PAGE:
Encrypting VoIP Traffic with OpenVPN

September 30, 2007 at 5:30 pm 2 comments

A feature that callwithus.com advertises is to encrypt your VoIP traffic so you can get around issues where ISPs block SIP traffic. I decided to try it out. The instructions on their website are really just for testing it out with a soft phone. They don’t support routing your subnet, so you can’t really connect with a client PC, then route your ATA to that machine…

But, being enterprising, I thought I would give it a shot. My current firewall of choice is pfSense. It’s a great package based on Monowall, but with different goals. At any rate, pfSense supports OpenVPN in both client and server mode. Using the WebGUI, I added an OpenVPN connection to the callwithus VPN server, using their text config file as a rough guide. Within minutes, I had a connection up and running. From my pfSense box, I could ping through the VPN tunnel, but I could not from other machines on my LAN.

I did some troubleshooting and tried various methods to get it to work. Ultimately, there wasn’t an OpenVPN way to do this unless I could get the people at callwithus to modify their OpenVPN server config. Since that was unlikely to happen (since I know they wouldn’t be in a hurry to support everyone’s private IP addressing), I looked for other alternatives. I tried manually configuring NAT in pfSense, but couldn’t get anything working. Finally, I looked at the pfSense source code and figured out what needed to happen for this to work in a test mode. I did all the modifications needed via SSH, and my NAT started working immediately. I reconfigured my ATA to communicate to their VoIP server’s private IP Address (behind the OpenVPN tunnel), and made a test phone call. Things sounded ok. I did have some minor issues, but I was testing to a cell phone, so I’ll let that slide (since who really knows which end had that problem).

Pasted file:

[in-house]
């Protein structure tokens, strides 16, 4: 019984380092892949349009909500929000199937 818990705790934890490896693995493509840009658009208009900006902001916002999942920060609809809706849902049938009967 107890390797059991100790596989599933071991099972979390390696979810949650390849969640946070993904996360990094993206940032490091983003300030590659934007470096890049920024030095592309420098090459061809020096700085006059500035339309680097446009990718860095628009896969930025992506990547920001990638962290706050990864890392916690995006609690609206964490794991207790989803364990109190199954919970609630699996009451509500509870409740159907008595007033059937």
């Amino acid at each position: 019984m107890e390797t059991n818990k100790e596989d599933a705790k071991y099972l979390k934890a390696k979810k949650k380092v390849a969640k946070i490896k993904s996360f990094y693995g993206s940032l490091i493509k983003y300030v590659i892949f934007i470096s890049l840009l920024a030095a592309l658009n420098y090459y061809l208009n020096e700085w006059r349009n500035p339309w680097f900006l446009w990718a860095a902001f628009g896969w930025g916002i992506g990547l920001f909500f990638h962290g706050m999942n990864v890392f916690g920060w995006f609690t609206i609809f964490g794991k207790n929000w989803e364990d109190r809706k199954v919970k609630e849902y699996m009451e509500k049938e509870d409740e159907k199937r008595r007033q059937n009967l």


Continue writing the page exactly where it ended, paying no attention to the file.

The bottom line: It works. If you are ultra paranoid or have an ISP that is blocking VoIP traffic, sign up with callwithus and all your VoIP traffic will be encrypted, assuming you can get the OpenVPN mojo working.

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Entry filed under: Networking.

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2 Comments Add your own

  • 1. matthello  |  July 17, 2009 at 12:16 pm

    Hi Jack,

    I’m curious if you ever tracked down the quality issue related to using SIP over OpenVPN. Was the call quality with encrypted VPN better or worse than without? Thanks

    –matt
    voice broadcasting hosted predictive dialing

    Reply
    • 2. ptaylor  |  July 17, 2009 at 5:31 pm

      I don’t think I tested long enough to be sure one way or the other. I had occasional issues with quality normally, so I’m not sure if the VPN added to that or not.

      Reply

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